Marginal disruptions: concrete and Madí art in Argentina, 1940-1955
MetadataShow full item record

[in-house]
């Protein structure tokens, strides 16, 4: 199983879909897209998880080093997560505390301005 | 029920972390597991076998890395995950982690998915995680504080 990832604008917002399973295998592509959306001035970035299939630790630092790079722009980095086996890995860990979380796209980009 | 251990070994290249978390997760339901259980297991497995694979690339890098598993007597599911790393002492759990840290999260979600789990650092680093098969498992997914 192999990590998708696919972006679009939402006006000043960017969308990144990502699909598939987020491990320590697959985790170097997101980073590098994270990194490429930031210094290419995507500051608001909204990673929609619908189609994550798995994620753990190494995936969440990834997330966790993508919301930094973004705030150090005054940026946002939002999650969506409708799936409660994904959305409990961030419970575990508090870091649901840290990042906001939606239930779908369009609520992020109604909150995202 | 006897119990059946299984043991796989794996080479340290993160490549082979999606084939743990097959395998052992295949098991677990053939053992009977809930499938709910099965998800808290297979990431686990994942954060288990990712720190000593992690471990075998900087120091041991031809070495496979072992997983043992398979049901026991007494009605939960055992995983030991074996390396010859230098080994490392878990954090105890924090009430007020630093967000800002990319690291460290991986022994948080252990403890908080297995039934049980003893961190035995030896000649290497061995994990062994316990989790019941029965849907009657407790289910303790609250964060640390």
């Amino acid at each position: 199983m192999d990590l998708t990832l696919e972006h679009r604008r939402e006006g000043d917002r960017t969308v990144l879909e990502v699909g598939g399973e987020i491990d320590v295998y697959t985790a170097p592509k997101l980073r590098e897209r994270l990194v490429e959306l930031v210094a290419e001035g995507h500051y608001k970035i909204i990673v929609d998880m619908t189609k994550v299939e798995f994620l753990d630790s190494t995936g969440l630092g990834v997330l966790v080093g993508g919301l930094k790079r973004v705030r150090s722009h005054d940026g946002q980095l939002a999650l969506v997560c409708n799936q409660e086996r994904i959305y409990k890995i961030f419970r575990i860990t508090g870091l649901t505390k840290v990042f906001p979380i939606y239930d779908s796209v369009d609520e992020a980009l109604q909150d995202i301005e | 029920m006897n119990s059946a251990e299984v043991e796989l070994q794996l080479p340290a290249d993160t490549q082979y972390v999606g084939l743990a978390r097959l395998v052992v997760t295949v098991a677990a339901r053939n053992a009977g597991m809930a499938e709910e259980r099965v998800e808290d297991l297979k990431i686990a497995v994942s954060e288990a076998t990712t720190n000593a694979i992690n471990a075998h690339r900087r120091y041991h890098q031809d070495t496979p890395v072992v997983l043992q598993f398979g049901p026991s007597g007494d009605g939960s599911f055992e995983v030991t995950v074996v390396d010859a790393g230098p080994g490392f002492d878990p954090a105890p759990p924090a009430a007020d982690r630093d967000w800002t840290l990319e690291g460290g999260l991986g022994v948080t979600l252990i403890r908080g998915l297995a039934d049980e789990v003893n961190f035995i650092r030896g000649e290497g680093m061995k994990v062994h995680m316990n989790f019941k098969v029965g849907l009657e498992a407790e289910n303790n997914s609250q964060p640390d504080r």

This dissertation analyzes the production of the Concrete and Madí artists, who were active in Argentina in the 1940s and 50s. Concrete and Madí artists proposed, for the first time in this country, the need for an art that was completely different from representational and expressionist art, and they believed that their "inventions," both visual and linguistic, could foster social change. Many aspects of the journal Arturo, published in 1944, and of Concrete and Madí art continue to be a puzzle, such as their relation with past and contemporary artistic and intellectual productions, their relation with the volatile Argentine political climate of the 1940s and 50s, and their ultimate artistic significance. This study interprets the propositions of these artists as responsive to phenomena they experienced in an immediate manner in the time and place in which they lived. The dissertation thus contextualizes Concrete and Madí art in five scenarios: publications by Spanish emigres and Argentine writers which explored the concepts of "automatism" and "invention;" discourses about "Nazism" and "democracy," and about "civilization" and "barbarism" that emerged through literary periodicals of the mid-1940s; political propaganda displayed under the rule of Juan Domingo Perón (1946-1955); the development of modern-looking and functional architecture fostered by Peronist architectural policies; and the artists' dialogues with the ideas of musicians then living in Argentina and Brazil. Ultimately, the dissertation constructs dialogues between specific instances of Argentine cultural and political history of the 1940s and 50s, and a selection of Concrete and Madí works and writings.